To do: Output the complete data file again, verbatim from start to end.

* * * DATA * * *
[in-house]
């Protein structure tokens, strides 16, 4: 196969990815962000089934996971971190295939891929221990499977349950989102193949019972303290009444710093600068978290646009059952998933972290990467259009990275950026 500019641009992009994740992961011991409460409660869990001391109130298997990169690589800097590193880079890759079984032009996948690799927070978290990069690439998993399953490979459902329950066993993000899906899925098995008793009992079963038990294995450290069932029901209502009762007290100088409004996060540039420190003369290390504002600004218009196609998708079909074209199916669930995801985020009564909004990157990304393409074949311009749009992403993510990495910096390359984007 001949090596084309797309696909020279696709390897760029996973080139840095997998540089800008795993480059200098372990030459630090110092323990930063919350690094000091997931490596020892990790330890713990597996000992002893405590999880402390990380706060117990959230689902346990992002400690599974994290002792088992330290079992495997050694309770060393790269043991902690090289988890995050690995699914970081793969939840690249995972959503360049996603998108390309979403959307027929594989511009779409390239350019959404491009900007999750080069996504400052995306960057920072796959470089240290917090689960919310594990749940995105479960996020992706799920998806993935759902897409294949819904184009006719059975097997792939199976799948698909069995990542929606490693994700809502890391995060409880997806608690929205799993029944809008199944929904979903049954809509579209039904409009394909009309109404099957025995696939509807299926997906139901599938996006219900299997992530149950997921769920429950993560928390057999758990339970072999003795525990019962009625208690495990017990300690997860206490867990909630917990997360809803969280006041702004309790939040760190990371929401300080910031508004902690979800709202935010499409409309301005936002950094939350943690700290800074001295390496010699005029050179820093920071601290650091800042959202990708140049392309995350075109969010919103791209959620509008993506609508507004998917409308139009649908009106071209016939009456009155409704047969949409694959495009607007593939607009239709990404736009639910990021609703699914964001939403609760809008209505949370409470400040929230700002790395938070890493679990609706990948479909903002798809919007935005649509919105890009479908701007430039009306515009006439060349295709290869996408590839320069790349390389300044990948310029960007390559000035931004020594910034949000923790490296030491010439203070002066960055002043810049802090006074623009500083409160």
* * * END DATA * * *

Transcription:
[in-house]
């Protein structure tokens, strides 16, 4: 196969990815962000089934996971971190295939891929221990499977349950989102193949019972303290009444710093600068978290646009059952998933972290990467259009990275950026 500019641009992009994740992961011991409460409660869990001391109130298997990169690589800097590193880079890759079984032009996948690799927070978290990069690439998993399953490979459902329950066993993000899906899925098995008793009992079963038990294995450290069932029901209502009762007290100088409004996060540039420190003369290390504002600004218009196609998708079909074209199916669930995801985020009564909004990157990304393409074949311009749009992403993510990495910096390359984007 001949090596084309797309696909020279696709390897760029996973080139840095997998540089800008795993480059200098372990030459630090110092323990930063919350690094000091997931490596020892990790330890713990597996000992002893405590999880402390990380706060117990959230689902346990992002400690599974994290002792088992330290079992495997050694309770060393790269043991902690090289988890995050690995699914970081793969939840690249995972959503360049996603998108390309979403959307027929594989511009779409390239350019959404491009900007999750080069996504400052995306960057920072796959470089240290917090689960919310594990749940995105479960996020992706799920998806993935759902897409294949819904184009006719059975097997792939199976799948698909069995990542929606490693994700809502890391995060409880997806608690929205799993029944809008199944929904979903049954809509579209039904409009394909009309109404099957025995696939509807299926997906139901599938996006219900299997992530149950997921769920429950993560928390057999758990339970072999003795525990019962009625208690495990017990300690997860206490867990909630917990997360809803969280006041702004309790939040760190990371929401300080910031508004902690979800709202935010499409409309301005936002950094939350943690700290800074001295390496010699005029050179820093920071601290650091800042959202990708140049392309995350075109969010919103791209959620509008993506609508507004998917409308139009649908009106071209016939009456009155409704047969949409694959495009607007593939607009239709990404736009639910990021609703699914964001939403609760809008209505949370409470400040929230700002790395938070890493679990609706990948479909903002798809919007935005649509919105890009479908701007430039009306515009006439060349295709290869996408590839320069790349390389300044990948310029960007390559000035931004020594910034949000923790490296030491010439203070002066960055002043810049802090006074623009500083409160």